About Cray Inc.
Cray makes computers that aren't just good -- they're super. Its massively parallel and vector supercomputers provide the firepower behind research ranging from weather forecasting and scientific research to design engineering and classified government projects. The company also sells its own and third-party high-performance data storage products and provides maintenance and support services. Cray's largest customer is the US government, which accounts for more than half of sales. Cray also targets academic institutions and industrial companies. Around two-thirds of sales come from customers in the US. Cray agreed to be bought by Hewlett Packard Enterprise for $1.3 billion in 2019.
Cray operates in four segments.
The Supercomputing segment, 55% of revenue, offers advanced, integrated, and cluster computing systems used by research and engineering centers in universities, government laboratories, and commercial institutions. The segment includes systems maintenance and analysts.
The lineup of the Storage and Data Management segment, about an eighth of revenue, are the Cray DataWarp and ClusterStor systems. It also offers third-party storage products and maintenance analysts.
Maintenance and Support, about a quarter of revenue, provides ongoing maintenance of Cray supercomputers, big data storage, and analytics systems.
The Engineering Services and Other segment, about 10% of revenue, houses Cray's analytics and artificial intelligence businesses and Custom Engineering.
Overall, product sales of computing and storage systems account for about 65% of revenue with services providing the rest.
Cray has one manufacturing facility, but most of its production and assembly is handled by third-party contractors.
Cray is based in Seattle and has US operations in Chippewa Falls, Wisconsin, Bloomington, Minnesota, San Jose, California, Austin, Texas, and Longmont, Colorado. Outside the US, the company has offices around the world.
Cray's sales are heavily concentrated in the US, which accounts for about 65% of revenue. The remaining 35% is spread across its international operations.
Sales and Marketing
Cray has a direct sales force that operates from sales and service facilities offices in Europe, the Middle East, South America, Asia, Australia, and Canada.
More than half of Cray's revenue comes from US federal government agencies while commercial accounts supply about an eighth of sales. A foreign weather service accounts for more than 10% of revenue. Customers the US Department of Defense, the US National Nuclear Security Administration, and the Indian Institute of Science.
After rising to about $725 million in sales in 2015, Cray's sales declined in 2016 and again in 2017.
In 2017, sales fell about 38% to $392 million from 2016. The company's product sales were down 50% (about $250 million less than in 2016), which the company blamed on a slowdown in the high end of the supercomputing market, as well as the timing of contracts and deliveries. Some sales were delayed because customers were not ready for installation. Service revenue bumped 9% higher from maintenance for the company's installed base of systems.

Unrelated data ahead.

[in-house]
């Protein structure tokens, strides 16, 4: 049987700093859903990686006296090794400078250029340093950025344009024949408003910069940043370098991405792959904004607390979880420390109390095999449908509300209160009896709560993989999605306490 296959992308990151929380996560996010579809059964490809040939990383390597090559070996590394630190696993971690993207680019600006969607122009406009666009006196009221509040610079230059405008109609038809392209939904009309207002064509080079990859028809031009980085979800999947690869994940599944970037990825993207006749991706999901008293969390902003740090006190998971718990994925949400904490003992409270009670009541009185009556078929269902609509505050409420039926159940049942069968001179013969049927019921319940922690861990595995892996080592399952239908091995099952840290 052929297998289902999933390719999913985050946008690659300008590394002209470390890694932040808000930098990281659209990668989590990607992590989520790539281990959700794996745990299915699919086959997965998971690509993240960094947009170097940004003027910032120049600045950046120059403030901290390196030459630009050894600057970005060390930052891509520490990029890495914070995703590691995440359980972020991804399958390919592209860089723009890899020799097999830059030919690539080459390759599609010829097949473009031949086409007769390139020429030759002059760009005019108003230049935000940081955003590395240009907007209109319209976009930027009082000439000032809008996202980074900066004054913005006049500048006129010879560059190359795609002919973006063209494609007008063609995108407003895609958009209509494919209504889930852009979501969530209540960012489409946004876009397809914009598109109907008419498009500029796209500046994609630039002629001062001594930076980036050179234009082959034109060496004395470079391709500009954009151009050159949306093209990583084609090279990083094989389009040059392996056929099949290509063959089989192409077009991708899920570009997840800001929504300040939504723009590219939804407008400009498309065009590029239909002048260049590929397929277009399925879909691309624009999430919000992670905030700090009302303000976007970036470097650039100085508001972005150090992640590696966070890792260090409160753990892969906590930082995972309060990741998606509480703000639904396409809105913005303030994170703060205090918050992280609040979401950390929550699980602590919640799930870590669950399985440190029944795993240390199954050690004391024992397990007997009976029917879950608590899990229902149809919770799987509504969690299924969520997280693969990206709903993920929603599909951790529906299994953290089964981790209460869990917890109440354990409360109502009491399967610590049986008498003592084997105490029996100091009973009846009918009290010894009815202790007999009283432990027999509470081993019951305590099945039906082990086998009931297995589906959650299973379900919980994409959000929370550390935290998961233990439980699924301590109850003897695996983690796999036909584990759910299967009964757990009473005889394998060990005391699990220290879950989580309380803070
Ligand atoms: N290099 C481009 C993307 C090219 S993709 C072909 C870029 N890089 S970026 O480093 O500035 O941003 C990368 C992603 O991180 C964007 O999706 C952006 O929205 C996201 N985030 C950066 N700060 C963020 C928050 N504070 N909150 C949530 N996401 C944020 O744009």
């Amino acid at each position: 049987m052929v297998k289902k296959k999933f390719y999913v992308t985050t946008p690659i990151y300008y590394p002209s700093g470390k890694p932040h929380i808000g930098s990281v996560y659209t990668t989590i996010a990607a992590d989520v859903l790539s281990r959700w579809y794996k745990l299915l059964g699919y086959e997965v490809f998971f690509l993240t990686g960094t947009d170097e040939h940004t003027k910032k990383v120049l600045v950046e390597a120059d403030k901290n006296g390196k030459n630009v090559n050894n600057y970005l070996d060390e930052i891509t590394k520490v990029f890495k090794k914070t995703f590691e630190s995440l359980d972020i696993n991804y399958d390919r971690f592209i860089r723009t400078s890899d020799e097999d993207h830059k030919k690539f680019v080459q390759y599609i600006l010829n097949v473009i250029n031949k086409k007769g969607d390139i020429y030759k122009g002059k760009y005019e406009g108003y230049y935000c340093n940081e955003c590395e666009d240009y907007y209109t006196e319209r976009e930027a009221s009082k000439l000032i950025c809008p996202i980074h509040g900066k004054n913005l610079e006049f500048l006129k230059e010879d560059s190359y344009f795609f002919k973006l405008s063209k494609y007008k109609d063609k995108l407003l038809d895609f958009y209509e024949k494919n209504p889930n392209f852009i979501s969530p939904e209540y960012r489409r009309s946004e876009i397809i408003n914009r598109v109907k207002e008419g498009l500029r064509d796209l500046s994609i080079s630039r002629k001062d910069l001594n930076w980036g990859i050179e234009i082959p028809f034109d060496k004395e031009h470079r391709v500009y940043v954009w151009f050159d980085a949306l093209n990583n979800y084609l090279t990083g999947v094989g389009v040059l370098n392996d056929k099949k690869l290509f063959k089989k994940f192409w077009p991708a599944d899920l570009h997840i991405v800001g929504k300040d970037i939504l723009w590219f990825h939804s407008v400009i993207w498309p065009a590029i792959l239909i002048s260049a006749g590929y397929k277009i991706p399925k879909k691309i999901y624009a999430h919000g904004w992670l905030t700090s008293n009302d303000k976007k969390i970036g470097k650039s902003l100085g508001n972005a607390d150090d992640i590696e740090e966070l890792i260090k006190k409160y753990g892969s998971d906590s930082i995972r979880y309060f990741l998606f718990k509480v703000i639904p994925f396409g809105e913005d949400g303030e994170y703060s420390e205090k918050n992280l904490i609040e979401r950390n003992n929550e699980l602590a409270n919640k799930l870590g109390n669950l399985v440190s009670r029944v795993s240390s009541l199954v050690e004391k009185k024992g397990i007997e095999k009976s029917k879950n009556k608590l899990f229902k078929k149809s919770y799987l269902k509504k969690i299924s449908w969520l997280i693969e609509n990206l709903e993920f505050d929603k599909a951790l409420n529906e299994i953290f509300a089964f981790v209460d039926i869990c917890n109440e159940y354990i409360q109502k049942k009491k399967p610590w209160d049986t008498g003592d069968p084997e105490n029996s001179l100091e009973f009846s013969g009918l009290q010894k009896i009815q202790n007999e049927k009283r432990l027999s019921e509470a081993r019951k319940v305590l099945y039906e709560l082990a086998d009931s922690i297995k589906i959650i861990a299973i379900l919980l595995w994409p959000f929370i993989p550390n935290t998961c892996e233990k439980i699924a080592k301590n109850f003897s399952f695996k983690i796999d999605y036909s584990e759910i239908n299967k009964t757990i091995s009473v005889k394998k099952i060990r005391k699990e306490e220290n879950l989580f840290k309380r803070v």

The lower sales drove the Cray to a loss of about $134 million in 2017, which followed a $10 million profit in 2016. Contributing to the loss was a higher tax payment caused, in past, because of the US Tax Cuts and Jobs Act.
Cray's cash fell to $137 million in 2017 from about $223 million in 2016. The company had negative operating cash flow in 2017 because of an inventory increase for future deliveries.
Cray sees an uptick in governments around the world buying its systems after a slowdown it attributed to changes in administrations. In particular, the company looks for increased business from the US, the UK, and Europe. In international sales, the company has sold systems to the Indian Institute of Technology Bombay and the Japan Meteorological Agency. Cray also expects increased business from the oil and gas industry, one of its main commercial sectors, as energy prices rise.
With commercial accounts generating just more than 10% of its revenue, Cary has room to grow. The company plans to make its systems more suited for corporate computing needs, as well as improve their ease of use. The company also works with partners to develop new ways to access Cray systems through public clouds.
Cray also is working to bring the power of its supercomputing systems to Big Data through analytics, performance storage, and artificial intelligence and deep learning.
The company conducted a restructuring program in 2017 to align its work force with its strategies. Cray cut about 190 jobs and took an $8.5 million charge.
Mergers and Acquisitions
In 2017 Cray acquired the ClusterStor business of Seagate and partnered with Seagate to develop products for the storage system. The ClusterStor products expand Cray's storage business, which the company intends to use to deepen its relationships with existing customers and attract new ones. Cray was Seagate's largest OEM customer for ClusterStor products.
Cray Research was founded by Seymour R. Cray, the "father of supercomputing," in the 1970s. Over about 20 years, the company introduced a series of ground-breaking supercomputing systems. Cray Research, however, went bankrupt in 1995. Silicon Graphics bought Cray Research's assets and sold them to Tera Computer in 2000 and Tera changed its name to Cray Inc.
901 5TH AVE STE 1000
Seattle, WA 98164-2058
Phone: 1 (206) 701-2000
Employer Type: Publicly Owned
Stock Symbol: CRAY
Stock Exchange: , NASDAQ
Chairman: Stephen C. Kiely
VP Field Operations: Charles A. Morreale
President and CEO: Peter J. Ungaro
Employees (This Location): 600
Employees (All Locations): 1,287
Chippewa Falls, WI
Taipei City, Taiwan